<style>
.class { ... }
</style>
<div class="class"></div>
<span class="class></span>
<a href="..." class="class">...</a>

Named element:

<style>
#name { ... }
</style>
<div id="name"></div>
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"named element" is misleading –  Bobby Jack Mar 2 '09 at 12:41
    
@Bobby -- so what do you call it when you give an element an id -- 'id-ing' it? –  tvanfosson Mar 2 '09 at 12:43
    
I agree with Bobby - elements can have a name as well as an id. What do you call such elements? –  John McCollum Mar 2 '09 at 12:47
    
Ok. I've changed the language -- want to undo the downvote now? –  tvanfosson Mar 2 '09 at 12:49
    
I didn't downvote. –  John McCollum Mar 2 '09 at 12:51

A couple of quick extensions on what has already been said...

An id must be unique, but you can use the same id to make different styles more specific.

For example, given this HTML extract:

<div id="sidebar">
    <h2>Heading</h2>
    <ul class="menu">
        ...
    </ul>
</div>
<div id="content">
    <h2>Heading</h2>
    ...
</div>
<div id="footer">
    <ul class="menu">
        ...
    </ul>
</div>

You could apply different styles with these:

#sidebar h2
{ ... }

#sidebar .menu
{ ... }

#content h2
{ ... }

#footer .menu
{ ... }


Another useful thing to know: you can have multiple classes on an element, by space-delimiting them...

<ul class="main menu">...</ul>
<ul class="other menu">...</ul>

Which allows you to have common styling in .menu with specific styles using .main.menu and .sub.menu

.menu
{ ... }

.main.menu
{ ... }

.other.menu
{ ... }
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It is also worth noting that in the cascade, an id (#) selector is more specific than a class (.) selector. Therefore, rules in the id statement will override rules in the class statement.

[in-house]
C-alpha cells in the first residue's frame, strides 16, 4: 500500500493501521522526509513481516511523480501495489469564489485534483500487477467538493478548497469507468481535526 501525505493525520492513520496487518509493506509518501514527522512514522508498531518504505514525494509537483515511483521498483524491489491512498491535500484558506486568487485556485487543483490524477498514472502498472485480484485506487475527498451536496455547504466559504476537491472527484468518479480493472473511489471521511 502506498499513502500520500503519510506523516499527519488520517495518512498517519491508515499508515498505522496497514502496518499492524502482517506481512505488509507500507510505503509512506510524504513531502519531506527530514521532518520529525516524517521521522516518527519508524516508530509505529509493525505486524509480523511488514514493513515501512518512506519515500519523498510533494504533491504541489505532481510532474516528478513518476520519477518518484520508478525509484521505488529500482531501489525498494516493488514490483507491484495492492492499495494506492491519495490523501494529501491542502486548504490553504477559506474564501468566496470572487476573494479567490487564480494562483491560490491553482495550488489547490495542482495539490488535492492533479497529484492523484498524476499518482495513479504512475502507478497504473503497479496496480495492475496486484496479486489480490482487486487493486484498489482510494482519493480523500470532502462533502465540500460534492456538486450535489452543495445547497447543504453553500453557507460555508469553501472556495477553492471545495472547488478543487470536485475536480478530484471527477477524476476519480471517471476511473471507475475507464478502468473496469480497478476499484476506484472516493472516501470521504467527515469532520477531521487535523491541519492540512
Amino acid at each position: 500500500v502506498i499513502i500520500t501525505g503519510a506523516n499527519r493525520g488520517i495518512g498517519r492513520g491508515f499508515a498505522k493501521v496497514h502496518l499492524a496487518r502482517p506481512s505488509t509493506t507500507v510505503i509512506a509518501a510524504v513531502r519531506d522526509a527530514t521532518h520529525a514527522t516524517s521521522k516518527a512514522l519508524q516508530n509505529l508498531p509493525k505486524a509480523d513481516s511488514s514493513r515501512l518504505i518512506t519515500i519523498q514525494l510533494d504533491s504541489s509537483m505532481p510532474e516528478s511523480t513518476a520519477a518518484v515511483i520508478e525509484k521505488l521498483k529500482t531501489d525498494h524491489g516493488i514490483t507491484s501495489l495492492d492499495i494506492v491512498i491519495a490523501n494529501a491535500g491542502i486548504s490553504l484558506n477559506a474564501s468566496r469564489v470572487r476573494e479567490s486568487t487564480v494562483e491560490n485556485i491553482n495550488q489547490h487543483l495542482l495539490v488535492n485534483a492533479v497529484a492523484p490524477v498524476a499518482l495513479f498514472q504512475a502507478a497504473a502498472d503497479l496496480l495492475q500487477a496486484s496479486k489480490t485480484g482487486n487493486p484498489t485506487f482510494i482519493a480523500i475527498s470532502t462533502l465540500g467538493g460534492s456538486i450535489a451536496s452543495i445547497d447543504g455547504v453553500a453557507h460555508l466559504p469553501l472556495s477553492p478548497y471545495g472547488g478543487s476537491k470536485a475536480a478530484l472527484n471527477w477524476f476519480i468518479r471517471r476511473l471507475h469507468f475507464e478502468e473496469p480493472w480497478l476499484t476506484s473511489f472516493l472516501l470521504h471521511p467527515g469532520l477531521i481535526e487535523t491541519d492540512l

For example, if both of the following statements:

.headline {
  color:red;
  font-size: 3em;
}

#specials {
  color:blue;
  font-style: italic;
}

are applied to the same HTML element:

<h1 id="specials" class="headline">Today's Specials</h1>

the color:blue rule would override the color:red rule.

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Like pretty much everyone has stated already:

A period (".") indicates a class, and a hash ("#") indicates an ID.

The fundamental difference between is that you can reuse a class on your page over and over, whereas an ID can be used once. That is, of course, if you are sticking to WC3 standards.

A page will still render if you have multiple elements with the same ID, but you will run into problems if/when you try to dynamically update said elements by calling them with their ID, since they are not unique.

It is also useful to note that ID properties will supersede class properties.

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.class targets the following element:

<div class="class"></div>

#class targets the following element:

<div id="class"></div>

Note that the id MUST be unique throughout the document, whilst any number of elements may share a class.

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The # is an id selector. It matches only elements with a matching id. Next style rule will match the element that has an id attribute with a value of "green":

#green {color: green}

See http://www.w3schools.com/css/css_syntax.asp for more information